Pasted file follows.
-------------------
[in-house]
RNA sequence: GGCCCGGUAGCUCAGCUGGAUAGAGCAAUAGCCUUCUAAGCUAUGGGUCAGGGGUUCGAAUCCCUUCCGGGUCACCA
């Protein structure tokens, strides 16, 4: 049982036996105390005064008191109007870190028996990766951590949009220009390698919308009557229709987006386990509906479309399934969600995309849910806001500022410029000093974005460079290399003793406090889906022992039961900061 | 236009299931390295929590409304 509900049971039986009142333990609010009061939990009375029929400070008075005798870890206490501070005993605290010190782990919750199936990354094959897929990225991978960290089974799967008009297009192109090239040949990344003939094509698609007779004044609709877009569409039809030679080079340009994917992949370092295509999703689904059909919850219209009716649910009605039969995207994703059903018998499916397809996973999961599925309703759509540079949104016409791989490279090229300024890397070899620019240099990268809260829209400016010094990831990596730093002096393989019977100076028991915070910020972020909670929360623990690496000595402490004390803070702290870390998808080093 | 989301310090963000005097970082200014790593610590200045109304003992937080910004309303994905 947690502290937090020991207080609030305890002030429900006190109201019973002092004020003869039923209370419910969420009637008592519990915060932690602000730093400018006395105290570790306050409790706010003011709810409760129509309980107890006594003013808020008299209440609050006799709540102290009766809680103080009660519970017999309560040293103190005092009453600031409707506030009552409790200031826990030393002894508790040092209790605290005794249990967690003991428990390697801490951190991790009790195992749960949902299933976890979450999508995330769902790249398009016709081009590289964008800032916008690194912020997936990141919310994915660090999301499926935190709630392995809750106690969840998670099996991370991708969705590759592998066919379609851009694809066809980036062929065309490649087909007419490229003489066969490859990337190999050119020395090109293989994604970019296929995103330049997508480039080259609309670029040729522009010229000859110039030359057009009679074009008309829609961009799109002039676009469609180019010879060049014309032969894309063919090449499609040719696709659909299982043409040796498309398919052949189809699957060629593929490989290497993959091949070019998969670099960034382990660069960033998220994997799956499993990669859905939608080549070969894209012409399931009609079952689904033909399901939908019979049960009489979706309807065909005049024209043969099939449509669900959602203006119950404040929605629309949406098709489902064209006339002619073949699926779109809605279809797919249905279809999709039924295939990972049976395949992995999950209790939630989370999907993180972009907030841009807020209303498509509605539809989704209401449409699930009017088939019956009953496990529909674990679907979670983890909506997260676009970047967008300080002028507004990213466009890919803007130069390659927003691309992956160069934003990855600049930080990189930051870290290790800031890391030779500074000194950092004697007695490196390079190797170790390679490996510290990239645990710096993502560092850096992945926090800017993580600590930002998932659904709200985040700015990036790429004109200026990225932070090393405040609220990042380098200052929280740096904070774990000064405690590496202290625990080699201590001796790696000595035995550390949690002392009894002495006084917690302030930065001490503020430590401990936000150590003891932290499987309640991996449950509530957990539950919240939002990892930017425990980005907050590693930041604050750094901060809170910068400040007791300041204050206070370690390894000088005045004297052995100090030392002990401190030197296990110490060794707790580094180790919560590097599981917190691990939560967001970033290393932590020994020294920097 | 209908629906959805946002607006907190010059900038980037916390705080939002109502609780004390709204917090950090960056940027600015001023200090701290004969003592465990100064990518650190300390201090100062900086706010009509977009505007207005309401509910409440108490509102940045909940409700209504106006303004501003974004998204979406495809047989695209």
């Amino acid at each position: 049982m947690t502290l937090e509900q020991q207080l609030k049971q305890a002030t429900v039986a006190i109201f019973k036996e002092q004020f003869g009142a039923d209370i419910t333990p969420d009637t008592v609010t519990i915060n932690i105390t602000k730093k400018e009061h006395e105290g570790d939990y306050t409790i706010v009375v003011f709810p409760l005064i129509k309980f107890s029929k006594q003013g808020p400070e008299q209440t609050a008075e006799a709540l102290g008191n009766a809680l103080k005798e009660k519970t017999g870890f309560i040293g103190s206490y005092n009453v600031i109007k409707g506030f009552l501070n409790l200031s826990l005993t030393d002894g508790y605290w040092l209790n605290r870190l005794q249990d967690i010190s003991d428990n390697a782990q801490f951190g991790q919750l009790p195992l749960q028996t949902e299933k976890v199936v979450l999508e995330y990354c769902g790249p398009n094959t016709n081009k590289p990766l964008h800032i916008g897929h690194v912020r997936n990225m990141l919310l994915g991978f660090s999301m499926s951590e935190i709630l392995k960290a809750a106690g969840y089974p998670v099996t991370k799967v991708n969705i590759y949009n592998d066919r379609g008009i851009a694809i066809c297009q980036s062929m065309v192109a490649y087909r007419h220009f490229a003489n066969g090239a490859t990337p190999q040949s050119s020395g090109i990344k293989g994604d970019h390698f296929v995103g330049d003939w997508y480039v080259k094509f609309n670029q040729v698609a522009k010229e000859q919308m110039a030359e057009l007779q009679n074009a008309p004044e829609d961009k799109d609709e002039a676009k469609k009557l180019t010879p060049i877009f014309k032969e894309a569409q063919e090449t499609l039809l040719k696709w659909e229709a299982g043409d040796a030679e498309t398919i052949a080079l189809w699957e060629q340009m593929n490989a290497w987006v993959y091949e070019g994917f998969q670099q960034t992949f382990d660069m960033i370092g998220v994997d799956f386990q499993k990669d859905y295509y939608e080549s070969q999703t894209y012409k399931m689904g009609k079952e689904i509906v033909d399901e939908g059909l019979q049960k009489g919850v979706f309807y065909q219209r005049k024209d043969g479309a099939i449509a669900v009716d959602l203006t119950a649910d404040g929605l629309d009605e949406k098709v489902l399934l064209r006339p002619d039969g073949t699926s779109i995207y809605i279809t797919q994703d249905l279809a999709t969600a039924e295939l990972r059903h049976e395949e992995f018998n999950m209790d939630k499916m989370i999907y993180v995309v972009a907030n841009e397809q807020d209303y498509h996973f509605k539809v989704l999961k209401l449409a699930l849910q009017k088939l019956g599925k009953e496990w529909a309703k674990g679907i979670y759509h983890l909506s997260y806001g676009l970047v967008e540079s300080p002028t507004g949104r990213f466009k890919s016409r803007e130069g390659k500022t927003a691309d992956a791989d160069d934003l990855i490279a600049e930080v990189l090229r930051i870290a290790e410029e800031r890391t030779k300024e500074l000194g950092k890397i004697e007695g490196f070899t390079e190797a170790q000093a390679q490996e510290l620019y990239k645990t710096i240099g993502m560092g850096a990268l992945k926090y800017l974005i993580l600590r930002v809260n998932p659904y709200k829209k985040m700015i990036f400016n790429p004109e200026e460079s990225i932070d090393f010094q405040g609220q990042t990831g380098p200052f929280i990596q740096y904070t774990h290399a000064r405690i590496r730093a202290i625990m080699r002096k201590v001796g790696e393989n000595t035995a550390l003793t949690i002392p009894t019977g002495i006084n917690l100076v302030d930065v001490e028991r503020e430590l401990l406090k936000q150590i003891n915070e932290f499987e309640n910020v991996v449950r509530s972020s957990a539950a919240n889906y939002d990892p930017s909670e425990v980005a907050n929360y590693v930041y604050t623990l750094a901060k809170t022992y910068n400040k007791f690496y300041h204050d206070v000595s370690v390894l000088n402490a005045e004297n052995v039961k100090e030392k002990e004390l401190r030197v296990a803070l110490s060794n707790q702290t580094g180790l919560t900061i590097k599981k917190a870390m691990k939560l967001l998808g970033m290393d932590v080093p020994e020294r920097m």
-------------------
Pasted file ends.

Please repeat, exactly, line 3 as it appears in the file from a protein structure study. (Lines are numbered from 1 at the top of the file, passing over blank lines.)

């Protein structure tokens, strides 16, 4: 049982036996105390005064008191109007870190028996990766951590949009220009390698919308009557229709987006386990509906479309399934969600995309849910806001500022410029000093974005460079290399003793406090889906022992039961900061 | 236009299931390295929590409304 509900049971039986009142333990609010009061939990009375029929400070008075005798870890206490501070005993605290010190782990919750199936990354094959897929990225991978960290089974799967008009297009192109090239040949990344003939094509698609007779004044609709877009569409039809030679080079340009994917992949370092295509999703689904059909919850219209009716649910009605039969995207994703059903018998499916397809996973999961599925309703759509540079949104016409791989490279090229300024890397070899620019240099990268809260829209400016010094990831990596730093002096393989019977100076028991915070910020972020909670929360623990690496000595402490004390803070702290870390998808080093 | 989301310090963000005097970082200014790593610590200045109304003992937080910004309303994905 947690502290937090020991207080609030305890002030429900006190109201019973002092004020003869039923209370419910969420009637008592519990915060932690602000730093400018006395105290570790306050409790706010003011709810409760129509309980107890006594003013808020008299209440609050006799709540102290009766809680103080009660519970017999309560040293103190005092009453600031409707506030009552409790200031826990030393002894508790040092209790605290005794249990967690003991428990390697801490951190991790009790195992749960949902299933976890979450999508995330769902790249398009016709081009590289964008800032916008690194912020997936990141919310994915660090999301499926935190709630392995809750106690969840998670099996991370991708969705590759592998066919379609851009694809066809980036062929065309490649087909007419490229003489066969490859990337190999050119020395090109293989994604970019296929995103330049997508480039080259609309670029040729522009010229000859110039030359057009009679074009008309829609961009799109002039676009469609180019010879060049014309032969894309063919090449499609040719696709659909299982043409040796498309398919052949189809699957060629593929490989290497993959091949070019998969670099960034382990660069960033998220994997799956499993990669859905939608080549070969894209012409399931009609079952689904033909399901939908019979049960009489979706309807065909005049024209043969099939449509669900959602203006119950404040929605629309949406098709489902064209006339002619073949699926779109809605279809797919249905279809999709039924295939990972049976395949992995999950209790939630989370999907993180972009907030841009807020209303498509509605539809989704209401449409699930009017088939019956009953496990529909674990679907979670983890909506997260676009970047967008300080002028507004990213466009890919803007130069390659927003691309992956160069934003990855600049930080990189930051870290290790800031890391030779500074000194950092004697007695490196390079190797170790390679490996510290990239645990710096993502560092850096992945926090800017993580600590930002998932659904709200985040700015990036790429004109200026990225932070090393405040609220990042380098200052929280740096904070774990000064405690590496202290625990080699201590001796790696000595035995550390949690002392009894002495006084917690302030930065001490503020430590401990936000150590003891932290499987309640991996449950509530957990539950919240939002990892930017425990980005907050590693930041604050750094901060809170910068400040007791300041204050206070370690390894000088005045004297052995100090030392002990401190030197296990110490060794707790580094180790919560590097599981917190691990939560967001970033290393932590020994020294920097 | 209908629906959805946002607006907190010059900038980037916390705080939002109502609780004390709204917090950090960056940027600015001023200090701290004969003592465990100064990518650190300390201090100062900086706010009509977009505007207005309401509910409440108490509102940045909940409700209504106006303004501003974004998204979406495809047989695209």